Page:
Do we still need public libraries?

librariesGood question.

Some people think that the Internet and the all-encompassing digital age it brought means that we don’t. After all, information is available to anyone, at any time, with access to a computer. So just Google it!

Standing in opposition to that simplistic argument is a movement that views the expansion of the role of public libraries as incredibly important to our society and culture. Here’s what the Aspen Institute says in a report calling for a “re-envisioning” of the public library.

“But this new world of ‘information plenty’ creates new, essential skills, such as the ability to gain value from information and produce new knowledge. Access to digital networks and digital literacy skills are essential for full participation in modern society. Economic, educational, civic and social opportunities are tied to a whole new set of knowledge and skills that barely existed a generation ago, and people without these skills or access to this information abundance are quickly left behind. Public libraries can be at the center of these changes: a trusted community resource and an essential platform for learning, creativity and innovation in the community.”

At the heart of the re-envisioning (also known as “reimagining”) movement is a goal already embraced by many Junior Leagues – making the public library a vital center of the community in ways that go well beyond the physical structure of the building, with its stacks of books and rows of reading tables.

For example, the Junior League of Sacramento has partnered with the Sacramento Public Library to use gardens to educate Sacramento-area families on healthy food choices and nutrition. Each Read & Feed Teaching and Demonstration Garden serves as a focal point for community activities that bring diverse community members together across culturally different backgrounds.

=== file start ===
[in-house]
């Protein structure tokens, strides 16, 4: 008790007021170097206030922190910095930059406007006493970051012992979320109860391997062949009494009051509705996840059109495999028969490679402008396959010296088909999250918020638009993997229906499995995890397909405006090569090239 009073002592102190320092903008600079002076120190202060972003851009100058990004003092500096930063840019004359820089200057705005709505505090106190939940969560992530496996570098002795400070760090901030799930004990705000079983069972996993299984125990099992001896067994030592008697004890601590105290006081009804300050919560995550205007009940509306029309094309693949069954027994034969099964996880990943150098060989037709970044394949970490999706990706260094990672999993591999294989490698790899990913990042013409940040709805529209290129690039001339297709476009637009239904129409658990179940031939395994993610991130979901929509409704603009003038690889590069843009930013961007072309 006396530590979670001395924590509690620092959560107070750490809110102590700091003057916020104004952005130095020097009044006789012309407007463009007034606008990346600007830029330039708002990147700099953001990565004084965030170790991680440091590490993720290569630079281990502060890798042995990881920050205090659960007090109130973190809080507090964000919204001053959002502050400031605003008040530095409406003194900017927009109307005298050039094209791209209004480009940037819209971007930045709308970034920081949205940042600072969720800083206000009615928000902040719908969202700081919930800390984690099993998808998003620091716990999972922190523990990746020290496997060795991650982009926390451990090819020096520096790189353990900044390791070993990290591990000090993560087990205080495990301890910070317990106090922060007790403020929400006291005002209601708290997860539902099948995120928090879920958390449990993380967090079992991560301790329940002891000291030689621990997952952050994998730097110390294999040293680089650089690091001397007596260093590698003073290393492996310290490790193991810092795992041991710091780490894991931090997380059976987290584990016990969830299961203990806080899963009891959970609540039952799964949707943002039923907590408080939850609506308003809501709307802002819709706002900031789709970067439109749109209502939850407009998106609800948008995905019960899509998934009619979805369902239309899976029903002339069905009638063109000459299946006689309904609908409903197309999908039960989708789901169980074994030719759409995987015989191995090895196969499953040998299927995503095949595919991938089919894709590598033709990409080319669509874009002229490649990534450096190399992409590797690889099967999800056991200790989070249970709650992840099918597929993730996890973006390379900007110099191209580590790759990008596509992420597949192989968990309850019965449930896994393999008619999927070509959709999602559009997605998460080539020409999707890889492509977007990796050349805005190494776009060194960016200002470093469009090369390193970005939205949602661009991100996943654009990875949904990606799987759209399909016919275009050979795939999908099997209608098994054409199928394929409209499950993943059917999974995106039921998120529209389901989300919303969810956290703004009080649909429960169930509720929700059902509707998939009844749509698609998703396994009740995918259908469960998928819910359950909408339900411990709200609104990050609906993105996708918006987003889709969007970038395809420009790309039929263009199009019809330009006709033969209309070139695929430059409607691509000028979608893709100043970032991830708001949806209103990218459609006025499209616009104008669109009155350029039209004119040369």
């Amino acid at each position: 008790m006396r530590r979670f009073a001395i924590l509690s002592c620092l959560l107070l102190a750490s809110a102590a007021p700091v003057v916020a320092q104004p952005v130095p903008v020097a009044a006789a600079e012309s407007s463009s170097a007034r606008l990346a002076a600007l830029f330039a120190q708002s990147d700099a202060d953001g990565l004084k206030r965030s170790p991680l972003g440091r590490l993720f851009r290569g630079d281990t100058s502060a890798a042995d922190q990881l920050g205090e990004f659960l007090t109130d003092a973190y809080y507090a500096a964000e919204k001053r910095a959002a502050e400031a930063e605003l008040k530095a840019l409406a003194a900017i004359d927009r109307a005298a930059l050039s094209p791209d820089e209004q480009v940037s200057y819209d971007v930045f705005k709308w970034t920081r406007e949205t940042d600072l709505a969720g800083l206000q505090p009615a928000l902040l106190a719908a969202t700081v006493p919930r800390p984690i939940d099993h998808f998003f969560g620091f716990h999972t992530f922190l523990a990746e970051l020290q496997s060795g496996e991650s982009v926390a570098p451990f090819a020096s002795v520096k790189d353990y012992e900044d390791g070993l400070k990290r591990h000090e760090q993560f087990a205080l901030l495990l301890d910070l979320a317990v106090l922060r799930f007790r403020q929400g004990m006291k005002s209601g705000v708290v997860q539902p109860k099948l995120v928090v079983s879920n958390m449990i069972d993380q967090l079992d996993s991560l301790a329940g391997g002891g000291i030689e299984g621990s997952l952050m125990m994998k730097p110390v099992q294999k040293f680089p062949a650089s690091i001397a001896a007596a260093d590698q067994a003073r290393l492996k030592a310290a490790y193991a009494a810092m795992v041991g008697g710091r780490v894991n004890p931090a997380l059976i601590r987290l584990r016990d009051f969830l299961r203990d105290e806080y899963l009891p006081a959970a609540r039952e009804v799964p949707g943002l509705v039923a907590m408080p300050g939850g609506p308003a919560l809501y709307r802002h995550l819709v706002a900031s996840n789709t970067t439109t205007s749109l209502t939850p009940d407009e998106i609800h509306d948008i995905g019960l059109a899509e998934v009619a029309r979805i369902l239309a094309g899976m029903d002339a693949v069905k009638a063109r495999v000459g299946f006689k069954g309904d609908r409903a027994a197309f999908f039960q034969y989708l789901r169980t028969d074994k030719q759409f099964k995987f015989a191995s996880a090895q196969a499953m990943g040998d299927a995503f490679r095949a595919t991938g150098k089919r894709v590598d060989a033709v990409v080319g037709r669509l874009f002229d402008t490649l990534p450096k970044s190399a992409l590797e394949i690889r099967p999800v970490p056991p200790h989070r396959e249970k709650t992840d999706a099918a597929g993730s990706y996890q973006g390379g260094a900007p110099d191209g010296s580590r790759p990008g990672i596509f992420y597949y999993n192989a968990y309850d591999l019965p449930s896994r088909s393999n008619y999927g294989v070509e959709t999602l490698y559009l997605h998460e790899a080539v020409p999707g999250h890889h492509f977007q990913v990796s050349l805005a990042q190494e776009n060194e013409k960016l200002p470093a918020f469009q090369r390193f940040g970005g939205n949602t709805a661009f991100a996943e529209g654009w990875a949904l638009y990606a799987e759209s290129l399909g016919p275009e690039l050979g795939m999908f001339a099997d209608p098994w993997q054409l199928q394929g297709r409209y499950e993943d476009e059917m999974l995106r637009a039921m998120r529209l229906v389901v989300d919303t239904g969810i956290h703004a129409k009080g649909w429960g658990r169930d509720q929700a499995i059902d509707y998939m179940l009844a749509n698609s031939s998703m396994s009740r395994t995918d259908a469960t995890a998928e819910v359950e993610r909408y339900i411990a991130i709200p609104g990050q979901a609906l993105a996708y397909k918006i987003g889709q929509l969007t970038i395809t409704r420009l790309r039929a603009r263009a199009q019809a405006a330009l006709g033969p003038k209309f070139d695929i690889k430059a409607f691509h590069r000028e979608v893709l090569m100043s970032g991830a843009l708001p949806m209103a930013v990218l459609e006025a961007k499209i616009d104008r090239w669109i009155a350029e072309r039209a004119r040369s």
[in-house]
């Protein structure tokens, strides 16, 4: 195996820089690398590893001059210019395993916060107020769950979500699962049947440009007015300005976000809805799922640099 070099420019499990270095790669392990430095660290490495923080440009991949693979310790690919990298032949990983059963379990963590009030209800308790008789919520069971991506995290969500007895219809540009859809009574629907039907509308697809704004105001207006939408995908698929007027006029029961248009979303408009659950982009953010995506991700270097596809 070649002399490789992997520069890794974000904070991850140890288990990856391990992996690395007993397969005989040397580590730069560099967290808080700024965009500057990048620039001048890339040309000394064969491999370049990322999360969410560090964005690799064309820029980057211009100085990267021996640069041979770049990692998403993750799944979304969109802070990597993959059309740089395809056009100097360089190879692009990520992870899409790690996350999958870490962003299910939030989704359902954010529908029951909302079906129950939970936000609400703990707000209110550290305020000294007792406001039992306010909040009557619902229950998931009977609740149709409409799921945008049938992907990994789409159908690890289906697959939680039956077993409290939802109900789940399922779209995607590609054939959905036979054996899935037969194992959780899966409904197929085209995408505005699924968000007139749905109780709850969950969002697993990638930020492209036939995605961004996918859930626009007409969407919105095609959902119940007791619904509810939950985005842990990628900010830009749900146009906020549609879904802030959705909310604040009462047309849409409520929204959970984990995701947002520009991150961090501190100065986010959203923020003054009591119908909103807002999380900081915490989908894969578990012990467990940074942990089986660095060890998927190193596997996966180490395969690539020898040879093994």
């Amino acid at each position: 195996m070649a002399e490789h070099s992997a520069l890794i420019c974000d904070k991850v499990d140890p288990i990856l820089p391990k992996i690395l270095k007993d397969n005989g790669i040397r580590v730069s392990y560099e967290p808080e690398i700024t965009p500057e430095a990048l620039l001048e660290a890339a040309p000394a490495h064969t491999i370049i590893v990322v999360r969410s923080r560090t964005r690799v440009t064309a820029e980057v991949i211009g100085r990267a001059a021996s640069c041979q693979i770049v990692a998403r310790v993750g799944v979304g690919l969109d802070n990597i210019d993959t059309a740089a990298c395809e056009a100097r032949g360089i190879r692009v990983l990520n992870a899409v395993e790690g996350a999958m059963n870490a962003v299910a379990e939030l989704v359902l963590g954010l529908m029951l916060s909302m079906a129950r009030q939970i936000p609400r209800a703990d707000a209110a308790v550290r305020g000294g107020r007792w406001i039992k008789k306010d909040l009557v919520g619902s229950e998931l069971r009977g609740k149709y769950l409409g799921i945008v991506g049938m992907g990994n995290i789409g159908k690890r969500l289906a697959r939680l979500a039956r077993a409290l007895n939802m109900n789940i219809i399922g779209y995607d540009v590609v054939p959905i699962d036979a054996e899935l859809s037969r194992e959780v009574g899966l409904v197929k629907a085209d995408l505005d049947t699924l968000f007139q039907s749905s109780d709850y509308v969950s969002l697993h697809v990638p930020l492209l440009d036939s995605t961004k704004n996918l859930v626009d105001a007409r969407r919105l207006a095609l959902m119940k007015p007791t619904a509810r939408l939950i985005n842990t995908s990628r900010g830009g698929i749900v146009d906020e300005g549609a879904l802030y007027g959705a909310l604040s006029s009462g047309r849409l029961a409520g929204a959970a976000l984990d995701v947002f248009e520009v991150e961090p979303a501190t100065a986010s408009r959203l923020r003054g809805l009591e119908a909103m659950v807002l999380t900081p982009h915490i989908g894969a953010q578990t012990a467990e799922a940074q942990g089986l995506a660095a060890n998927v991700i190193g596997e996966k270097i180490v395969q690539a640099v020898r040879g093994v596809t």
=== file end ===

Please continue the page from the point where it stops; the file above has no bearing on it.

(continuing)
The Junior League of Summit is supporting an initiative of the Summit Public Library to bring together diverse groups of Spanish- and English-speaking families to the library. Among JLS’ contributions was sponsoring a book fair to raise funds to purchase Spanish language books for the library.

The Junior League of Birmingham (AL) partners with the Birmingham Public Library’s Family Place Library, part of a national network of children’s librarians who believe that literacy begins at birth and that libraries can help build healthy communities by nourishing healthy families. A grant from JLB was instrumental in helping to jumpstart the initiative in Birmingham, and League members are active volunteers in day-to-day operations.

Other Leagues are bringing libraries out into the community in innovative ways.

The Junior League of Sioux City and the Junior League of Bristol are participating in a national program called Little Free Library that creates “take a book, return a book” gathering places where neighbors share their favorite literature and stories.

And the Junior League of Tampa is bringing books and readers to neighborhoods in need through a refurbished school bus called MILO (for Mobile Interactive Literacy Opportunity), in partnership with the Children’s Board of Hillsborough County and the Tampa-Hillsborough County Public Library. In addition to matching kids with books they will want to read over and over, MILO gets parents involved in teaching reading skills through art activities and character-led reading.


*This article was originally published in connected, an official publication of The Association of Junior Leagues International, Inc., and has been reprinted with permission.

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